Update: Credit where credit is due. From Mike Champions comments below, we discover,
Uhh, this really wasn’t my doing. Nithya is the XSLT Program Manger and has worked hard to make the case for XSLT2, Soumitra Sengupta was the Product Unit Manger who made the hard call to pull the plug on XQuery in .NET 2.0, and Anders is the one who laid down the party line that XLinq will not even try to compete with XSLT for loosely-structured doc scenarios that XSLT handles well.
Thanks for the info, Mike! And thanks to each one of these folks who have helped bring ALL of this into reality. It is MUCH appreciated :)
mikechampion’s weblog : Why does the world need another XML API?
XSLT definitely won’t go away. The Microsoft XML team was promoting XQuery as a “better XSLT than XSLT 2.0″ a few years ago (before I came, don’t hurt me!), and got set straight by the large and vocal XSLT user community on why this is not going to fly. While it may be true in some abstract way that XQuery or XLinq might logically be able to do everything that XSLT does, as a practical matter it won’t. Most obviously, XSLT a “real” standard and supported on most platforms; if you need to write XML processing code with a high confidence that it can be made to work on the client and the server, on Windows, OS X, Linux, etc., and easily co-exist with application logic written in C , C#, Java, or a scripting languge, then XSLT is probably just the ticket. Even if you are committed to the .NET platform and could take an XLinq dependency, there are jobs that are simply easier to do in XSLT than XLinq, especially when the XML data being processed is loosely structured and deeply nested. XSLT’s recursive template matching paradigm is very well suited for that kind of data, and XLinq has not been designed with that type of data in mind
I’ve emphasized and made bold a portion of the above text *NOT* as a form of gloating (although, it brings a smile to my face to know that I was and am a part of the mentioned “large and vocal XSLT user community on why this is not going to fly” :D) and instead as a focal point to help bring focus to the fact that in the space of less than 2 years, the presence of Mike Champion on Microsoft campus has created an enourmous impact on the support and development of XML technologies that the community is desirous of, finding ways to get the “message” into the hands that matter most… e.g. The one’s making the decisions as to the ultimate technical direction and underlying technologies that will be supported, and those that will not.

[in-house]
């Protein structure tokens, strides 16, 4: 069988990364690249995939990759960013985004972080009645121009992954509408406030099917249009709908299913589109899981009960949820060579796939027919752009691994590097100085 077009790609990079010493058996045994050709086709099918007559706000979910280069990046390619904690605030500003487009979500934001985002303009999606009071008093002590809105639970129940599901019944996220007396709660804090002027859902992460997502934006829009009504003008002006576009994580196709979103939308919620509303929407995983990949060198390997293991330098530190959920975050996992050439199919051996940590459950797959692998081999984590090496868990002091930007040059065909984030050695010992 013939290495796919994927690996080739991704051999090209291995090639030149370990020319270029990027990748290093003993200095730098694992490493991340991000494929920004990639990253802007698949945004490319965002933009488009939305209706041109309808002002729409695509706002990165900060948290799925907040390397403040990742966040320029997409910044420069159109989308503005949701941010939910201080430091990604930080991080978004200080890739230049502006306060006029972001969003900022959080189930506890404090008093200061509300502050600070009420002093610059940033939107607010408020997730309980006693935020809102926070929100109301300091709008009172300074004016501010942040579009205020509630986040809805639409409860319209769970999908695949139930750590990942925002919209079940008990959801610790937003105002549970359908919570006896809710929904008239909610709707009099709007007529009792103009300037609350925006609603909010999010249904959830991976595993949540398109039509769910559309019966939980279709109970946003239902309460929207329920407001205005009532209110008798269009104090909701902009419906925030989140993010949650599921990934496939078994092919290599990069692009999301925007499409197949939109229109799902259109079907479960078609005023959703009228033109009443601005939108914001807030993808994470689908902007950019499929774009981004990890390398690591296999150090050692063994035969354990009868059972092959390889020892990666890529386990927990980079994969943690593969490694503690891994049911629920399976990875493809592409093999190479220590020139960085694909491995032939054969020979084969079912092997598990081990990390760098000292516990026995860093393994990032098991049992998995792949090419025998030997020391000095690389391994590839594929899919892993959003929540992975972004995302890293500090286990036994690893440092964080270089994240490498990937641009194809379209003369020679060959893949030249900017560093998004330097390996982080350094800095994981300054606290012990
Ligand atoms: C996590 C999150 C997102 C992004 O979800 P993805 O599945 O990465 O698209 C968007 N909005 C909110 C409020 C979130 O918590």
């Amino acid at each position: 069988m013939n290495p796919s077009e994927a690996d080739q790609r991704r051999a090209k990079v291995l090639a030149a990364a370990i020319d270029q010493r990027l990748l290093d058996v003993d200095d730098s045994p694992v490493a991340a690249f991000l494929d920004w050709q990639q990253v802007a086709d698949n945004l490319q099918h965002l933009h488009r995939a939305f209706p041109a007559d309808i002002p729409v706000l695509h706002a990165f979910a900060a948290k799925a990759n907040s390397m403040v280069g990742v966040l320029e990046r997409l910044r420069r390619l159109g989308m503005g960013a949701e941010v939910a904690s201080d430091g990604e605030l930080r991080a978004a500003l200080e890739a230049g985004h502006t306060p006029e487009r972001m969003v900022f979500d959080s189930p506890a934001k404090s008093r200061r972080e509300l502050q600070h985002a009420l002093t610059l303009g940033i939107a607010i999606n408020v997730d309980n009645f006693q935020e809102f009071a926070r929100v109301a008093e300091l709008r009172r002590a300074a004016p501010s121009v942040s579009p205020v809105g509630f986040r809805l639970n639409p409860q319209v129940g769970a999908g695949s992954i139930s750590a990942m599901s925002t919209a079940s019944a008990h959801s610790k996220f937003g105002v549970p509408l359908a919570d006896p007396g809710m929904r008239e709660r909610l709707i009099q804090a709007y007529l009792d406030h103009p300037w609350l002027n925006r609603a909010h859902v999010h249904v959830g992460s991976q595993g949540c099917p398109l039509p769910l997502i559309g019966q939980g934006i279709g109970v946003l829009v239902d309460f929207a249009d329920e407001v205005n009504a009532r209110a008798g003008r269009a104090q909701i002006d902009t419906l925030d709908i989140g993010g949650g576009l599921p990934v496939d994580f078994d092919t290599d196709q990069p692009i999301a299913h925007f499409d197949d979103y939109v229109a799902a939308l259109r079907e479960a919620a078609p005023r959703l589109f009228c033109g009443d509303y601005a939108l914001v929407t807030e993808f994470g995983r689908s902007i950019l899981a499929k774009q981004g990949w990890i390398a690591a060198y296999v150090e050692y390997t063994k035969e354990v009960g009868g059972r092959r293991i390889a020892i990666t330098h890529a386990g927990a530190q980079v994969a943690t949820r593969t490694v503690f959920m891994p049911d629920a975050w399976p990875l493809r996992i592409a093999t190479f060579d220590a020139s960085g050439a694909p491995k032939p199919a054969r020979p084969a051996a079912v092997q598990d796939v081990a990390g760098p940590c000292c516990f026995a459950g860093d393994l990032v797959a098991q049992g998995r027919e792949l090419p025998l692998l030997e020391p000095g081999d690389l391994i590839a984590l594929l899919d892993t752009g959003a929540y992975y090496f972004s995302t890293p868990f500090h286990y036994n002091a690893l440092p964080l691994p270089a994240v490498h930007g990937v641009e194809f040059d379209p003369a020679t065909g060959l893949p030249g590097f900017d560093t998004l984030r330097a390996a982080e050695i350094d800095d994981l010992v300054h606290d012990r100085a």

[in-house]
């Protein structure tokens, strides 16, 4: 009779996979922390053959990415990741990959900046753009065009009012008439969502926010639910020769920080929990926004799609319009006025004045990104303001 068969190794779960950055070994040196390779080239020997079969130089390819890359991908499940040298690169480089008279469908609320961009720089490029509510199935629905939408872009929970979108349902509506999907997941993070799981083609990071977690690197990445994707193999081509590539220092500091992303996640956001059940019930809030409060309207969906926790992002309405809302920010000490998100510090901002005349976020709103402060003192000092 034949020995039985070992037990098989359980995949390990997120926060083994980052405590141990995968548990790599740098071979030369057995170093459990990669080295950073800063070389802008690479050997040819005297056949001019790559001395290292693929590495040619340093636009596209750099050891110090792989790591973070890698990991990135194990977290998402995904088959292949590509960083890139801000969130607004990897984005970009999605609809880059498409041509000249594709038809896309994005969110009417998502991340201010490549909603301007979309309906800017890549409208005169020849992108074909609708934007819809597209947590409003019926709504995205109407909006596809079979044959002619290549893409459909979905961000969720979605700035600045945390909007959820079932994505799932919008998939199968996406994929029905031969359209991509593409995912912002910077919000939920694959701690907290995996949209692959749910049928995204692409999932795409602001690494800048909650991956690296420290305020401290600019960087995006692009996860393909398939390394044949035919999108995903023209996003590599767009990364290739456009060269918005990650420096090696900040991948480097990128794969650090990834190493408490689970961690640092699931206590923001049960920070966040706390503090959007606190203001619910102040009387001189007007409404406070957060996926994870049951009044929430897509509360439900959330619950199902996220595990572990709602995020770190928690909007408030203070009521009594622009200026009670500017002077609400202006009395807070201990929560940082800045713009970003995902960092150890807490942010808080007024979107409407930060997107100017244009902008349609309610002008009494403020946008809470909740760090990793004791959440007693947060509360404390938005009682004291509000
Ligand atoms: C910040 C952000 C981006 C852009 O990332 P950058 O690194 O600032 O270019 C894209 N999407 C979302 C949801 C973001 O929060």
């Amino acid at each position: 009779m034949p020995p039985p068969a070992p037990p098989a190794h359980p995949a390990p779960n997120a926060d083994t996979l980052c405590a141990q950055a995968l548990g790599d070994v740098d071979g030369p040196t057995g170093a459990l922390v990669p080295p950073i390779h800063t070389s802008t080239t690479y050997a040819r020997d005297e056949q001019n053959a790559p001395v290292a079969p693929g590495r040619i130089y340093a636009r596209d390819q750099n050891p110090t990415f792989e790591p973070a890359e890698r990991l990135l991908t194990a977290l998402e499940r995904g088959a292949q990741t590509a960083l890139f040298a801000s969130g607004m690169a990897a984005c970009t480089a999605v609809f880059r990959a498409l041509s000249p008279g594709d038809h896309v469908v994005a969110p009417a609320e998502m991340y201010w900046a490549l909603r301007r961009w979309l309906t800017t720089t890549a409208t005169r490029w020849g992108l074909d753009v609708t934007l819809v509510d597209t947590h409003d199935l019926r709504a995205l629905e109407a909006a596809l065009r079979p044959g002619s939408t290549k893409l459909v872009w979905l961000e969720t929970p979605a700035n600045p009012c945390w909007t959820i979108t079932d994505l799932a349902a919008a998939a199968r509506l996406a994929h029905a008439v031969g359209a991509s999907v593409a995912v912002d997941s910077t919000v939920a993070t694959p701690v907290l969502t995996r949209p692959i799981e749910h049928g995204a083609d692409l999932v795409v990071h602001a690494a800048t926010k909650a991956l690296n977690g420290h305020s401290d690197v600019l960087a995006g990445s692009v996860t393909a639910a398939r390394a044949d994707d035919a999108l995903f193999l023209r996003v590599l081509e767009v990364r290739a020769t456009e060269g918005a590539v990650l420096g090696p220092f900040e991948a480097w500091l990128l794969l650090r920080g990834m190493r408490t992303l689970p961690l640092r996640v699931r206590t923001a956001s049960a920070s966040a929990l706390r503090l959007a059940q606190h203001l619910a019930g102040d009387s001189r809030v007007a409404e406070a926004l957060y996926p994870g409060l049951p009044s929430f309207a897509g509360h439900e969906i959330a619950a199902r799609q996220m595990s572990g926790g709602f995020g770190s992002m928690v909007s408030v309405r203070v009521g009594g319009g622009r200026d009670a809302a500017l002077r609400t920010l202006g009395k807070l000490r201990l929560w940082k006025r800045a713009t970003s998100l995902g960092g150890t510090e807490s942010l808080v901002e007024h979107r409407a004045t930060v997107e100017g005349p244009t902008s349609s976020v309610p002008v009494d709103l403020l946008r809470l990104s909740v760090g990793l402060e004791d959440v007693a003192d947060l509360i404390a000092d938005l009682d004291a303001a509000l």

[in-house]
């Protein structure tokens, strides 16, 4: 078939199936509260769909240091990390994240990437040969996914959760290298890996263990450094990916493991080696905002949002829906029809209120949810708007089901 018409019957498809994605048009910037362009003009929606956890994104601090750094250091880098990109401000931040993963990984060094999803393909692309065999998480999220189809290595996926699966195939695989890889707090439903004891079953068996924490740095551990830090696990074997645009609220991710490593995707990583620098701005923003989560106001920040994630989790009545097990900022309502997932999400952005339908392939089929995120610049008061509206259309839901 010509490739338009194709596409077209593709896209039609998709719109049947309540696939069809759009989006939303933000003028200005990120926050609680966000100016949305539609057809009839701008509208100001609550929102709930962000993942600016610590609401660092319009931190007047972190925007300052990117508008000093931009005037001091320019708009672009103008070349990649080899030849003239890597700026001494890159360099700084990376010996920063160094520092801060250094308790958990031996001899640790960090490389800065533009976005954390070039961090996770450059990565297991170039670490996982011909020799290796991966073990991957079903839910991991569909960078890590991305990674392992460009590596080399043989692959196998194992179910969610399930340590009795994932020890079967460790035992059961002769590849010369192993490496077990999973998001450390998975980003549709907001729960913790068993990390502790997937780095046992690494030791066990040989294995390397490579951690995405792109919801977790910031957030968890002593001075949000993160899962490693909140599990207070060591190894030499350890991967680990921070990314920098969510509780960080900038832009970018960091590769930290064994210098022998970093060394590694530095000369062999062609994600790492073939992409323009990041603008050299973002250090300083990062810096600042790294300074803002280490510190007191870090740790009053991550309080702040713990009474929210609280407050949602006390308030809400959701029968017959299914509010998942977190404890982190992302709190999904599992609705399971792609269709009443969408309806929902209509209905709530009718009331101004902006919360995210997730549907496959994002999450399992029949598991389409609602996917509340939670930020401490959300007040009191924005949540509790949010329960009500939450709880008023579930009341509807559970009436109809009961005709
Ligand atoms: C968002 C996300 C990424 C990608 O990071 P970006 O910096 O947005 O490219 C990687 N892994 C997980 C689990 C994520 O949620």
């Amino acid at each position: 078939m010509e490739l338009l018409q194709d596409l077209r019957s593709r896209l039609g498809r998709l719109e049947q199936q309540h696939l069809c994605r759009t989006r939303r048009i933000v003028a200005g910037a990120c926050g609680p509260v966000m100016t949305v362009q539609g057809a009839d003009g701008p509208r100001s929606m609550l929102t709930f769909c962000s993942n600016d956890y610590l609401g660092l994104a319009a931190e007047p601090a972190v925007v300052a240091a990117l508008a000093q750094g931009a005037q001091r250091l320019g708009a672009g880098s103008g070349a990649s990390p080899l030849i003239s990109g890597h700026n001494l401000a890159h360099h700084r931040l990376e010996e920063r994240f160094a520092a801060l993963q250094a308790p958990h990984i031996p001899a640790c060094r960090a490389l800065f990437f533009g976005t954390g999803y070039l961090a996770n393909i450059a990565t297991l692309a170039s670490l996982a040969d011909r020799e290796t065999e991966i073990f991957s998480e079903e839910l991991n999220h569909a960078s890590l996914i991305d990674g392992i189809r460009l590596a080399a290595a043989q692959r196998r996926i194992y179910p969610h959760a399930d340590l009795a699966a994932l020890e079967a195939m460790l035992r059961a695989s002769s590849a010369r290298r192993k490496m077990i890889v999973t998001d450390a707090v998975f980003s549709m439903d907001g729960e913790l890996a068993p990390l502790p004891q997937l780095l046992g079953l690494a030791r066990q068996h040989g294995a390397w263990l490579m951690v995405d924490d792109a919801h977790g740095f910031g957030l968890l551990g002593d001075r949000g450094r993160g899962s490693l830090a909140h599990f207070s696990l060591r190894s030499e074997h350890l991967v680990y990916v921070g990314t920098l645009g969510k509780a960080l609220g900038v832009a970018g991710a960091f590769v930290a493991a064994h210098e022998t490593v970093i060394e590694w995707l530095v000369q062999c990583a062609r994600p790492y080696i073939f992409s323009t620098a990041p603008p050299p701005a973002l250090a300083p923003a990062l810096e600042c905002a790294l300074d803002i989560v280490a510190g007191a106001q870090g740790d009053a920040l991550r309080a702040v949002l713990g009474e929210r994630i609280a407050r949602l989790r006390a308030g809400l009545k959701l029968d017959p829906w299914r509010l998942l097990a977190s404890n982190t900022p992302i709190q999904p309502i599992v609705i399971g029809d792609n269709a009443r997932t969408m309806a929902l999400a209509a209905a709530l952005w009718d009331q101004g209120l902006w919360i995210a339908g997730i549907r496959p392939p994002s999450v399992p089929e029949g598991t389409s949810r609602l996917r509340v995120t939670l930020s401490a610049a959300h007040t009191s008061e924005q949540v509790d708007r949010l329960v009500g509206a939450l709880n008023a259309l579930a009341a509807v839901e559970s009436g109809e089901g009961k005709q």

Back in December of 2004, when I first learned that Mike had taken a job at MS, I realized that this could mean something big in terms of finding support for XSLT 2.0 in the future offerings at MS, adding the following bit to the end of a blog entry regarding this topic,
This is exciting to think about from the standpoint of XSLT as someone like Mike Champion could have a serious impact in regards to the future of XSLT support at Microsoft. Definitely something to keep an eye on.
I’m not attempting to pull a “See, I told you so” as its not like I was alone in my belief, nor was it something that wasn’t obvious to the rest of the community as well.
What I am attempting to “pull” is the fact that what seemed like a VERY REAL possiblity to us all back then, has turned VERY MUCH into a reality, and then some.
So for what its worth, thanks Mike!
That said, I don’t want to trash talk, or bad mouth any of the folks that came before Mike.
There have been a TON of changes over the last two years that have enabled the community to communicate more directly with Microsoft e.g. Blogs; a direct result of this is that Mike and company have had more direct developer feedback than the folks prior to his arrival. I don’t think this simple fact can be overlooked. When the communication lines are open, its easier to understand the things that folks have to say for the simple fact that they can now say it, where as before they could not (or at least, not anywhere near as easily as they/we can now.)
There’s one other point from Mike’s above LINQ’ed (TO MY ADORING FANS: Still no plans for Saturday Night Standup. You’re welcome :D) post that I think is significant and needs to be highlighted,
Finally, we believe that the overall LINQ story is going to have a pretty profound impact on data programmability, and we want to make sure that LINQ has a good story for XML.
There are some folks who understanding things for the way they truly are. In other words, there are those who just “get it.”
The folks behind the future direction of XML at Microsoft get it.
Thanks MS! :D